How To Correctly Hold Your Pencil To Draw
For an aspiring artist, making the transition from writing to drawing can be quite a daunting challenge, and one of the first things that I quickly learned when I started was that the way I held my pencil for writing was not necessarily the best way to hold it for drawing.
How should you hold a pencil when drawing?
There are two main grips useful for drawing; the Tripod grip (the one often used for writing) and the Overhand grip. For the latter, simply lay the pencil down on a flat surface then put your index finger on top of your pencil and take your thumb and hold it against the left side with your three other fingers against the right.
In today’s article, we’ll compare the most common and useful pencil grips, their variants as well as where they excel. We’ll also help you decide which grip works best for you And also talk about posture, stance, as well as wrist and arm movement to help you elevate your pencil drawings.
I. Tripod Variants
The Tripod Grip is also commonly used for writing and should be comfortable for most people, it also has some variants, namely; the extended tripod, quadropod, and underhand grips. This is a very solid grip that is excellent for control and detail.
1. Extended Tripod
The extended tripod simply has you move your hand up the pencil, away from the tip, while still maintaining the thumb and forefinger pinch on it.
One of the benefits of this grip is that you’ll be able to move your pencil over your paper with smaller finger motions, making it comfortable and not at all tiring for long drawing sessions as long as you don’t grip too tightly.
Additionally, it should keep your hand well off your paper, reducing the risk of smudging while providing you with a much wider range of motion. This grip should be very easy to learn since it’s so similar to the way of writing most people are used to.
The quadropod grip is really quite simple, pinch the pencil with your thumb, forefinger and your middle finger, then allow it to rest on your ring finger.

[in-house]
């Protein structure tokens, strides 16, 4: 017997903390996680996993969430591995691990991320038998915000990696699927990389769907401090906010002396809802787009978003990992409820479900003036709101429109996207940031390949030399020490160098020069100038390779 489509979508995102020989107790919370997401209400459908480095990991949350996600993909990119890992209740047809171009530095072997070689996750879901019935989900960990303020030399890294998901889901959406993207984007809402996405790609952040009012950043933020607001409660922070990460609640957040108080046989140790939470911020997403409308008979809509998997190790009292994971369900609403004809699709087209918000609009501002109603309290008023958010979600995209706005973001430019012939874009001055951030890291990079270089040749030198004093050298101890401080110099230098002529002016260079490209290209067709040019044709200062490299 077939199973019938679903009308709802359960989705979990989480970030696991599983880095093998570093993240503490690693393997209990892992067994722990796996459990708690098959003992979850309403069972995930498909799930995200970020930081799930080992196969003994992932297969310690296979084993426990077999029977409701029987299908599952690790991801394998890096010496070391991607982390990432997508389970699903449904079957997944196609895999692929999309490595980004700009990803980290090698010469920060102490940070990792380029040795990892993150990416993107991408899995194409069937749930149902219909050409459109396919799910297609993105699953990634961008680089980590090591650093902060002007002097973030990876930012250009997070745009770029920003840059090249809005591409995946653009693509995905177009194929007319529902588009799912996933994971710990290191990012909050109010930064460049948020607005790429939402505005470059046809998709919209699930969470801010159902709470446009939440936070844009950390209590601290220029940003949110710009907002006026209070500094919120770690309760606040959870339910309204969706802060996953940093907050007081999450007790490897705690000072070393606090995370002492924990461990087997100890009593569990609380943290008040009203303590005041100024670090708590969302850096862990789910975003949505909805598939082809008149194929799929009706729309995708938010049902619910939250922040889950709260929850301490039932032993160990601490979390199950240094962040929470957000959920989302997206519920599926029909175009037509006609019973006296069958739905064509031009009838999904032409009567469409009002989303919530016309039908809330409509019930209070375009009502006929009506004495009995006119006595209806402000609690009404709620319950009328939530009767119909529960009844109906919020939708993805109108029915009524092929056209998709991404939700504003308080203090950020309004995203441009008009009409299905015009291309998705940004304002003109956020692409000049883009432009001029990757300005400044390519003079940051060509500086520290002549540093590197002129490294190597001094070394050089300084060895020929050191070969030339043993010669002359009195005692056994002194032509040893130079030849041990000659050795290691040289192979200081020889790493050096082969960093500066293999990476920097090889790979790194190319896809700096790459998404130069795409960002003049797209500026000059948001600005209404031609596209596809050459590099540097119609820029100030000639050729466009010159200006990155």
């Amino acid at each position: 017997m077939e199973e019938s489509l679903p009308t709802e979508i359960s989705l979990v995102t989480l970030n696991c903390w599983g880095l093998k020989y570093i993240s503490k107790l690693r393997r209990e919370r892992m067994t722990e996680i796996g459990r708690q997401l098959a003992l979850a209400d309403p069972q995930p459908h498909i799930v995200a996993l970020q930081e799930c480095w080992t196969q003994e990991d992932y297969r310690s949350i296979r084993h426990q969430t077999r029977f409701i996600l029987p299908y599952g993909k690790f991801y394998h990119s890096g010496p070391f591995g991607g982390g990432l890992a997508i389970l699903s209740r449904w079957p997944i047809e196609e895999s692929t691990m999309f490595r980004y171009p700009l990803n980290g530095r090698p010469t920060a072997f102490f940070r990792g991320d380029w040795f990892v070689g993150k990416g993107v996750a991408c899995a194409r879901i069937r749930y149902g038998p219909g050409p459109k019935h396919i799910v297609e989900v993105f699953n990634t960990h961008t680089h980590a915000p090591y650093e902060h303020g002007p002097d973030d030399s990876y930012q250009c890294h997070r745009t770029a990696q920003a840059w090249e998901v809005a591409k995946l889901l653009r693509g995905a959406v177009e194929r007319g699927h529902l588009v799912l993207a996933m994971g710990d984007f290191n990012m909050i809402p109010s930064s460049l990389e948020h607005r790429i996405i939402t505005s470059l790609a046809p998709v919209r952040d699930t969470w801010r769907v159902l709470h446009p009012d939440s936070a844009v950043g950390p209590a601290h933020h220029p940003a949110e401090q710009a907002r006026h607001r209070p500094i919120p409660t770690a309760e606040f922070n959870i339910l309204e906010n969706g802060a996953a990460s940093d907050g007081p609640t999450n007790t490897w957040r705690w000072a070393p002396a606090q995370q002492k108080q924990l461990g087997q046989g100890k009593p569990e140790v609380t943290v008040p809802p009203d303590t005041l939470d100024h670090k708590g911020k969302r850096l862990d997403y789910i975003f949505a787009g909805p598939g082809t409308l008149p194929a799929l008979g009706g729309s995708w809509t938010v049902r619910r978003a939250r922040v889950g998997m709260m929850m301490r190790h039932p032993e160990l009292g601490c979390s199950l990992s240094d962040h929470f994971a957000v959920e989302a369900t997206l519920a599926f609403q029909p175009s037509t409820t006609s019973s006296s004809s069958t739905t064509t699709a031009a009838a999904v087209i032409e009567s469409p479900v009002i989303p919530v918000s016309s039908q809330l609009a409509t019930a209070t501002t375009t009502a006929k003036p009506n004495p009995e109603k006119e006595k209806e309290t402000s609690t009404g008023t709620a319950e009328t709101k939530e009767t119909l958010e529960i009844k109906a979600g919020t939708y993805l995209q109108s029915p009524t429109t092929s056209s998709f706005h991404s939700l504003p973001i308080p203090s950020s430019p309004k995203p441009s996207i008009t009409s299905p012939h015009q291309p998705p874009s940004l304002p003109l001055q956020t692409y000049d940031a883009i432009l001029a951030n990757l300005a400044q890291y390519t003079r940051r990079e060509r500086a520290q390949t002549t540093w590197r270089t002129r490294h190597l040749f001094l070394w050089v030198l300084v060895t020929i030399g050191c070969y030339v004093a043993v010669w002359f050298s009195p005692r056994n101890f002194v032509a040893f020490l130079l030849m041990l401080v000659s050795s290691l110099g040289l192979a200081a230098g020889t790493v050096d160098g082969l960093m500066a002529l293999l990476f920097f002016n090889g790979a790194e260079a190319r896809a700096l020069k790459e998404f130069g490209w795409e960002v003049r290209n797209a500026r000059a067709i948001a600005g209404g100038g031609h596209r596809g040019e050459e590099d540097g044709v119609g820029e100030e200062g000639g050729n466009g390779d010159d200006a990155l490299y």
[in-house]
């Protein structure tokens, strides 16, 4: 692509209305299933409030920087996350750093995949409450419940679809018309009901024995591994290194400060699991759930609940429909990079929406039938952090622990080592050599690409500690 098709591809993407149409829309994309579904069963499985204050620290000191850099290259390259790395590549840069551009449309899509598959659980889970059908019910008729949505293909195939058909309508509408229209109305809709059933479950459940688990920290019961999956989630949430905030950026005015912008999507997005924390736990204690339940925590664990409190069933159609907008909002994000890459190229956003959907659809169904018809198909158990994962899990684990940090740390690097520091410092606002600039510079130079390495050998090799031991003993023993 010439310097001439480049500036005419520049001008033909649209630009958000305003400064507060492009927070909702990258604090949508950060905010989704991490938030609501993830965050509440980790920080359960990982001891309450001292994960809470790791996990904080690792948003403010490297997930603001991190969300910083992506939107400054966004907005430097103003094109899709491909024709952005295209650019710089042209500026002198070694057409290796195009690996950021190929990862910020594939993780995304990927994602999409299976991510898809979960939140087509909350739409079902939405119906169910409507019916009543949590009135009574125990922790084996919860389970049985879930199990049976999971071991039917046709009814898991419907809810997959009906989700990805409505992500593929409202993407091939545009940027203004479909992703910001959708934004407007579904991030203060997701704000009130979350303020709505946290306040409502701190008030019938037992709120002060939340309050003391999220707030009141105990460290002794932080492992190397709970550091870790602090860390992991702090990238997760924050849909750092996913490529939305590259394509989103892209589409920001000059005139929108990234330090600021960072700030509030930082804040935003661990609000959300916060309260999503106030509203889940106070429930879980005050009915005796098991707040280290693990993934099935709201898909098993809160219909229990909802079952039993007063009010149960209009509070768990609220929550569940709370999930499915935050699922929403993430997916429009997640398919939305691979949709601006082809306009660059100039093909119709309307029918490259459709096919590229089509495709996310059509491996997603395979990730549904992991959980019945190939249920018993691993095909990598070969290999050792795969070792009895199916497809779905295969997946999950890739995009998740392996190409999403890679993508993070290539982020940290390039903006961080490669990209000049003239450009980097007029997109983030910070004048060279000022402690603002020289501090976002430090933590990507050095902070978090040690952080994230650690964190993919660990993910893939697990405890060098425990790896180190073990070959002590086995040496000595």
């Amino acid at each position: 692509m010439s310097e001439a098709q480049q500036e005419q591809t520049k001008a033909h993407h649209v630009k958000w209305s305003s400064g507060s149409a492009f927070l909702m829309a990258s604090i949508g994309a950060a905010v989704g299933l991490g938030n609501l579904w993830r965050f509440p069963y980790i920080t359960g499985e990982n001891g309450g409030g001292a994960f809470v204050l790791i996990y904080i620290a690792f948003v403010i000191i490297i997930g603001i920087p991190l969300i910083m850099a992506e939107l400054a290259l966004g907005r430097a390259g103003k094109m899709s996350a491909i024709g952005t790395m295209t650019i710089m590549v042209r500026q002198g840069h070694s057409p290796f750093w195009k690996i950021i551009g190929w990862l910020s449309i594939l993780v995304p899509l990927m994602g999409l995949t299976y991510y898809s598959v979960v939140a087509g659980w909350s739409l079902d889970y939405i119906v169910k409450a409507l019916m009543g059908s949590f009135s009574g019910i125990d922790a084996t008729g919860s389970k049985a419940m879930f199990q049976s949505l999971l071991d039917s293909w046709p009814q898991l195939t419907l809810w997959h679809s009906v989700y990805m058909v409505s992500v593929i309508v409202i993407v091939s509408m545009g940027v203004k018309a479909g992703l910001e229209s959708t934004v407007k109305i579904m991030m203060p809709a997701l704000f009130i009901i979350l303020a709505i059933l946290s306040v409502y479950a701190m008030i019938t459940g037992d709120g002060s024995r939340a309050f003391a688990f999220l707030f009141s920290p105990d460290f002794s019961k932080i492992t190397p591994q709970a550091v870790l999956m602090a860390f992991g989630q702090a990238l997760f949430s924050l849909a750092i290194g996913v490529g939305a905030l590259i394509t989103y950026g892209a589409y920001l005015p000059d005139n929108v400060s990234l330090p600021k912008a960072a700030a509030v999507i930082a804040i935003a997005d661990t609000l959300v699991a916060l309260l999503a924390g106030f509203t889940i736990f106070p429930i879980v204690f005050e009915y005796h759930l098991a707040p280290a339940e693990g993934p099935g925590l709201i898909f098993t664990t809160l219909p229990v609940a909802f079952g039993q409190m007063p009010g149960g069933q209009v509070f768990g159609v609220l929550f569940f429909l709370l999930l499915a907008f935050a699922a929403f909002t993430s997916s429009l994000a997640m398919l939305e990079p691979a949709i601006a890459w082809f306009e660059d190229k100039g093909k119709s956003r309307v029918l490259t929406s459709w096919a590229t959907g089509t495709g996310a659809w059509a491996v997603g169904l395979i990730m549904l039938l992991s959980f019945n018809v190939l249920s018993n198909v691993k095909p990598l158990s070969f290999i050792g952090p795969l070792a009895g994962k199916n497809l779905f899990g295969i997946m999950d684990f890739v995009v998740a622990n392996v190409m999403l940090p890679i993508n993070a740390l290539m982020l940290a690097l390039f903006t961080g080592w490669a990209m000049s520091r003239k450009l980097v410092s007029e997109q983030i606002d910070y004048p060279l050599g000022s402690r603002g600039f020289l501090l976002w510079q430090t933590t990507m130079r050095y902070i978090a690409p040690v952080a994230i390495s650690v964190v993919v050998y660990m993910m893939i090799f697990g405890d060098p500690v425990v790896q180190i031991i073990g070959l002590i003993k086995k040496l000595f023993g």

As you’ve probably surmised, this is simply the tripod grip but with an extra finger thrown in for more precise control.
It might strain your wrist a bit while you’re trying to get used to it, and I wouldn’t recommend using it 100% of the time, but for very small or dark details where the extra pressure and control of using four fingers is absolutely crucial, it can’t be beaten.
Similarly to the tripod, moving your hand up the pencil, away from the tip, and relaxing your grip will result in an extended quadropod.
Lastly, the underhand grip is found by many to be extremely relaxed and ergonomic. Simply hold your pencil in the traditional tripod grip, then slide your thumb a bit higher up the pencil and tilt your hand outwards slightly.
Use your pointer and middle fingers to guide the pencil while using the thumb to ensure that it doesn’t slip off while resting the pencil in the “V” between your thumb and pointer finger. Ideally, your wrist should be lifted slightly off your paper while drawing with this grip, though curling up your ring and pinky finger slightly will allow you to rest your hand on your paper if you’re doing a long drawing session.
This grip is a wonderful compromise between the control of the tri or quadropod grips and their extended variants, giving you a decent amount of control but also a large field of motion.
II. Overhand Grip
The overhand grip is accomplished by laying the pencil down on a flat surface, tip pointed away from you, then put your index finger on top of your pencil and take your thumb and hold it against the left side and your three other fingers against the right side of the pencil.